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Academic researchers have discovered serious vulnerabilities in the core of Threema, an instant messenger that its Switzerland-based developer says provides a level of security and privacy “no other chat service” can offer. Despite the unusually strong claims and two independent security audits Threema has received, the researchers said the flaws completely undermine assurances of confidentiality and authentication that are the cornerstone of any program sold as providing end-to-end encryption, typically abbreviated as E2EE.
Threema has more than 10 million users, which include the Swiss government, the Swiss army, German Chancellor Olaf Scholz, and other politicians in that country. Threema developers advertise it as a more secure alternative to Meta’s WhatsApp messenger. It’s among the top Android apps for a fee-based category in Switzerland, Germany, Austria, Canada, and Australia. The app uses a custom-designed encryption protocol in contravention of established cryptographic norms.
The seven deadly flaws
Researchers from the Zurich-based ETH research university reported on Monday that they found seven vulnerabilities in Threema that seriously call into question the true level of security the app has offered over the years. Two of the vulnerabilities require no special access to a Threema server or app to cryptographically impersonate a user. Three vulnerabilities require an attacker to gain access to a Threema server. The remaining two can be exploited when an attacker gains access to an unlocked phone, such as at a border crossing.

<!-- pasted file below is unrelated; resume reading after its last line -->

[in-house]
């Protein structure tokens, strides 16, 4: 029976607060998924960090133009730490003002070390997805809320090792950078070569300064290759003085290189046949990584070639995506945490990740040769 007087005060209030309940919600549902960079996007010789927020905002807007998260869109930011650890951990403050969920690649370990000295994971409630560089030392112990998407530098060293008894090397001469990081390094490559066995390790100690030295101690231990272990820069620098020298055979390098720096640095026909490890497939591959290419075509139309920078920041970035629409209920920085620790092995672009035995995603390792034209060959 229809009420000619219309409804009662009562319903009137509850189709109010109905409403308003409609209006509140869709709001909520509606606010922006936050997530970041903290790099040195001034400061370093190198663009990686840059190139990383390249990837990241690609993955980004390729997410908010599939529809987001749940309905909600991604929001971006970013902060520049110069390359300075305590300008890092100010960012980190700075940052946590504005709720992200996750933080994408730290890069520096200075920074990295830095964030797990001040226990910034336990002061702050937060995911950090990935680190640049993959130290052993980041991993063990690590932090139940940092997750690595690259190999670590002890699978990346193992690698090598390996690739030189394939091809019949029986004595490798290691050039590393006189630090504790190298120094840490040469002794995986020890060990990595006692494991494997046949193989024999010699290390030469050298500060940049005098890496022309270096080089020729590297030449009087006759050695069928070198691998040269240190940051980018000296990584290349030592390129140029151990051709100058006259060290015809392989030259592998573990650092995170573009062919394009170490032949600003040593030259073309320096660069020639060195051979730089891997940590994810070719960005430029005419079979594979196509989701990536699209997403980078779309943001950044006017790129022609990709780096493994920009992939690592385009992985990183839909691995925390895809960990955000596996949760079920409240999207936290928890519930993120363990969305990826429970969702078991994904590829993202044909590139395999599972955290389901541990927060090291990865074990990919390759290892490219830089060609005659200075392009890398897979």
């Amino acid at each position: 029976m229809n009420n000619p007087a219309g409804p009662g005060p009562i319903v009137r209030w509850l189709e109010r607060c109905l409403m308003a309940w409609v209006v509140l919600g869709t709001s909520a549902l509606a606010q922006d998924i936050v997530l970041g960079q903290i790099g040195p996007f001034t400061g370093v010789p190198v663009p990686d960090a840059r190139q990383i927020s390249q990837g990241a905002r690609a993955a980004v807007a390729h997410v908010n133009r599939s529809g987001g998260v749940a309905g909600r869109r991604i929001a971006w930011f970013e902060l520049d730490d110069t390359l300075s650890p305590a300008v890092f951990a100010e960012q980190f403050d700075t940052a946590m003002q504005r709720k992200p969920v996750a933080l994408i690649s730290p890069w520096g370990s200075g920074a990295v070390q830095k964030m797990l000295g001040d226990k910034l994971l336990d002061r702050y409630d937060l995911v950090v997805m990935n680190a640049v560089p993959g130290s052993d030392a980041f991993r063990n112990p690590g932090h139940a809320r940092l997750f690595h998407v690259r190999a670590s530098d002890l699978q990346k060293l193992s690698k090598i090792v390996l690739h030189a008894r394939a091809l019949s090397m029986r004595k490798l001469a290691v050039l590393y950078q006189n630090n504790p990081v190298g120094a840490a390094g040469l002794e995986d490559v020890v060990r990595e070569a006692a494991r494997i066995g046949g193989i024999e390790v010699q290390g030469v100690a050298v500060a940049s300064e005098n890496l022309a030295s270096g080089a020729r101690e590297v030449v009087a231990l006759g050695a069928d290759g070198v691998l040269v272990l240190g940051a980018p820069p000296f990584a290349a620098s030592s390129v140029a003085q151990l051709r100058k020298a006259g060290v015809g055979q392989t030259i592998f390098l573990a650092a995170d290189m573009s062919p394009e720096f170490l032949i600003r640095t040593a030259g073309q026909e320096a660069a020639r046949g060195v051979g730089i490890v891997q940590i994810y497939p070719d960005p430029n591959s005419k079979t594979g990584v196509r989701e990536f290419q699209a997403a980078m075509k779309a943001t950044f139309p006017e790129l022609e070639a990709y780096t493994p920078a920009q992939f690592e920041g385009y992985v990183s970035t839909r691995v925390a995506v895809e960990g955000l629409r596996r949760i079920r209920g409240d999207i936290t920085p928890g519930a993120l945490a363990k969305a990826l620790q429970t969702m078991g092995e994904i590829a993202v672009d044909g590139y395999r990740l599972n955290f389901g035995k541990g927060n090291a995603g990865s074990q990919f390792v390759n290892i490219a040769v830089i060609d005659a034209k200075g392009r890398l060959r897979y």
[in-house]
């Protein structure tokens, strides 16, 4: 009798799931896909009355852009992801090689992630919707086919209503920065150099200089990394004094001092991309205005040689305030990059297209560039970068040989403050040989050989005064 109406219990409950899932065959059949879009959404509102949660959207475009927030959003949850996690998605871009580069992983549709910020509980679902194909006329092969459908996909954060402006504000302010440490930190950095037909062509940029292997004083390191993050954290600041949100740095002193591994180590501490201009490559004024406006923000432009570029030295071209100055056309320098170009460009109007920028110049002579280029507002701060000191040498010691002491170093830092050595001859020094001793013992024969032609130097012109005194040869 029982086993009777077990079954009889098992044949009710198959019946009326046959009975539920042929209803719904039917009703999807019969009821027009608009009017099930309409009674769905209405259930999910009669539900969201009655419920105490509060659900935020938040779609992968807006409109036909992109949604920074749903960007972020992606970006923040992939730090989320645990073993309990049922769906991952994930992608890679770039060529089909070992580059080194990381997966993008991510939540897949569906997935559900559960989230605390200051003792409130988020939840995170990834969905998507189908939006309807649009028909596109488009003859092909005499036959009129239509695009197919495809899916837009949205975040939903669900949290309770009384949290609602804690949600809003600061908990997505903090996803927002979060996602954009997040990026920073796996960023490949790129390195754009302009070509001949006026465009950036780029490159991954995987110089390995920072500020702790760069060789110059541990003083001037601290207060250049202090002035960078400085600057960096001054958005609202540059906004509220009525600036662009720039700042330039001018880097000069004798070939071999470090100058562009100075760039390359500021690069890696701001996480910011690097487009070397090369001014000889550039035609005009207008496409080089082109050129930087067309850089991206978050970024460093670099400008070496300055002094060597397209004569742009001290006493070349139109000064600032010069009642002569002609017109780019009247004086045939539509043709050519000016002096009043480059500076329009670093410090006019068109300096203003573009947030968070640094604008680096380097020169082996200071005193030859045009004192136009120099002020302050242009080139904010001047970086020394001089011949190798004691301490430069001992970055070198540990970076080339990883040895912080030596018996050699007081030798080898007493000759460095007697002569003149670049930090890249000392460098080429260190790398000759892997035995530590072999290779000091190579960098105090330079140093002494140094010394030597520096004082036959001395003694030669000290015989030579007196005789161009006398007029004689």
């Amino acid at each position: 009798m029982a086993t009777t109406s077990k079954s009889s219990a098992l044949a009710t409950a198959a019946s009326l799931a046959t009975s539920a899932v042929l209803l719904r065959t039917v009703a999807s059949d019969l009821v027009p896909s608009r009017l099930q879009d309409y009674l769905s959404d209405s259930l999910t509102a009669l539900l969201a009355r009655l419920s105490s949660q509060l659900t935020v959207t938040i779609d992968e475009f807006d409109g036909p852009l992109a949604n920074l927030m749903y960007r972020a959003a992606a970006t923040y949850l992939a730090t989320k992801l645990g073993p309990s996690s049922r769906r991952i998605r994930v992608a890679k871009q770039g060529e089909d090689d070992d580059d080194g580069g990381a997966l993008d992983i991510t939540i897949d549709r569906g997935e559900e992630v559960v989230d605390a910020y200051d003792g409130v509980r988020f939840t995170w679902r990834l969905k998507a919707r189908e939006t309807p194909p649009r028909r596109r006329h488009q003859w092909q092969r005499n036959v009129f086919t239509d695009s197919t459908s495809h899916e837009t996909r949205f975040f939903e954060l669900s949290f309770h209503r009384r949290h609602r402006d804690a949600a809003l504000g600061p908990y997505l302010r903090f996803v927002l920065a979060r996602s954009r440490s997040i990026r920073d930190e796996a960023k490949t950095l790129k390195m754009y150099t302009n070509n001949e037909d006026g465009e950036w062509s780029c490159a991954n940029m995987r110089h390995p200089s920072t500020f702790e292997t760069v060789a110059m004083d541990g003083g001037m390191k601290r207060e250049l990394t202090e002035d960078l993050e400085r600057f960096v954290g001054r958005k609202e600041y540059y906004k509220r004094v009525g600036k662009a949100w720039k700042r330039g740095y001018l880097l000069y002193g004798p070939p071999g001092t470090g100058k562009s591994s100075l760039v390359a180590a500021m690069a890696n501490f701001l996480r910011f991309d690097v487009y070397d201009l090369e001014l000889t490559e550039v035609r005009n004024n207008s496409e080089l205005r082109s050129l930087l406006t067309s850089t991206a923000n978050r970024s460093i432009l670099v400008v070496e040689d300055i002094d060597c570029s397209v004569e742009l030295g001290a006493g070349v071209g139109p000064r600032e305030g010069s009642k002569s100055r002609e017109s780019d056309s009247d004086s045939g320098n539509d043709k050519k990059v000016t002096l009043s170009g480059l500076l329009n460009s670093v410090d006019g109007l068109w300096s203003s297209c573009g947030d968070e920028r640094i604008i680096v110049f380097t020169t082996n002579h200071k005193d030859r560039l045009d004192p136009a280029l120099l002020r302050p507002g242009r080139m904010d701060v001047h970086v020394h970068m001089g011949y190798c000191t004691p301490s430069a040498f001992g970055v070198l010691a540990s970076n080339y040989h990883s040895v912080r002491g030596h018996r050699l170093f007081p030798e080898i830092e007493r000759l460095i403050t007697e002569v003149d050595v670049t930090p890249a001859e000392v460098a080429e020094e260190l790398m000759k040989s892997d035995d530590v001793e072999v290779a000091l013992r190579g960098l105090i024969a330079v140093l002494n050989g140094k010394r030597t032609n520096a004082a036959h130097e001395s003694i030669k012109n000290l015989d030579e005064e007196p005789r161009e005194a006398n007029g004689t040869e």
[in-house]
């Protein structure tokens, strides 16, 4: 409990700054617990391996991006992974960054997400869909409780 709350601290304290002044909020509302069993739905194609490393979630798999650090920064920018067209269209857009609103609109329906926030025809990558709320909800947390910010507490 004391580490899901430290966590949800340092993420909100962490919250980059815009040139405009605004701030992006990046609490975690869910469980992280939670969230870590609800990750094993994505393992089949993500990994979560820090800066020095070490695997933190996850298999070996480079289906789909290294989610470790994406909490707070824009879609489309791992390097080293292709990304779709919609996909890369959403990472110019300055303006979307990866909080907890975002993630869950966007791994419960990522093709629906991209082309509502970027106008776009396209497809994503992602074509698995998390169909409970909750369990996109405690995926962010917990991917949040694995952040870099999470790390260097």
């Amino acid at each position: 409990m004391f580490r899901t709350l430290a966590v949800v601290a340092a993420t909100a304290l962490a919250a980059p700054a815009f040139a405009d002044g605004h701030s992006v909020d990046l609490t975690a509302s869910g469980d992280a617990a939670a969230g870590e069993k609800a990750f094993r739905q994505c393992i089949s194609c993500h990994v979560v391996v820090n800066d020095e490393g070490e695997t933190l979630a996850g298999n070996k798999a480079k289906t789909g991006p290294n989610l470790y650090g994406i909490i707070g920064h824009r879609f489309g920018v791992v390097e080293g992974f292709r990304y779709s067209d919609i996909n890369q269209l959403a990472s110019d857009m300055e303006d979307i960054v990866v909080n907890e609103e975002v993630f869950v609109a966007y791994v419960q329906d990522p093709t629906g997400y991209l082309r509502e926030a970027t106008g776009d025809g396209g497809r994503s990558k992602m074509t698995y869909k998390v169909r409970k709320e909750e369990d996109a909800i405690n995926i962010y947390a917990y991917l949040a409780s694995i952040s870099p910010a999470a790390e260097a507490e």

“In totality, our attacks seriously undermine Threema’s security claims,” the researchers wrote. “All the attacks can be mitigated, but in some cases, a major redesign is needed.”
- A lack of integrity protection on the message metadata. As a result, an attacker can surreptitiously reorder and/or delete messages sent from one client to another.
- Faulty usage nonce handling allows for “replay and reflection” attacks, in which the threat actor resends old messages and sends a user a message that user previously sent to someone else.
- A bug in the challenge-and-response protocol used for a client to authenticate itself to the server during registration. During the process, the client proves possession of its private key by encrypting a server-chosen message that’s encrypted with a server-chosen public key. A compromised server can exploit this design to create “kompromat,” or potentially incriminating messages that can be delivered at any later time to a targeted user. Threema patched this vulnerability in December 2021, when a separate researcher spotted it.
- A feature that allows users to export their private key from one device to another. Poor design decisions make it trivial for an attacker to use the key to clone a Threema account and go on to access all future messages. Combined with a compromised Threema server, the adversary can also obtain all previously sent messages.
- Message compression that occurs before encryption when Threema creates a backup, combined with the ability for an attacker to use a nickname feature to inject chosen strings into the backup. This allows a more sophisticated attacker to observe the size of the backup file over multiple iterations and eventually recover the user’s private key.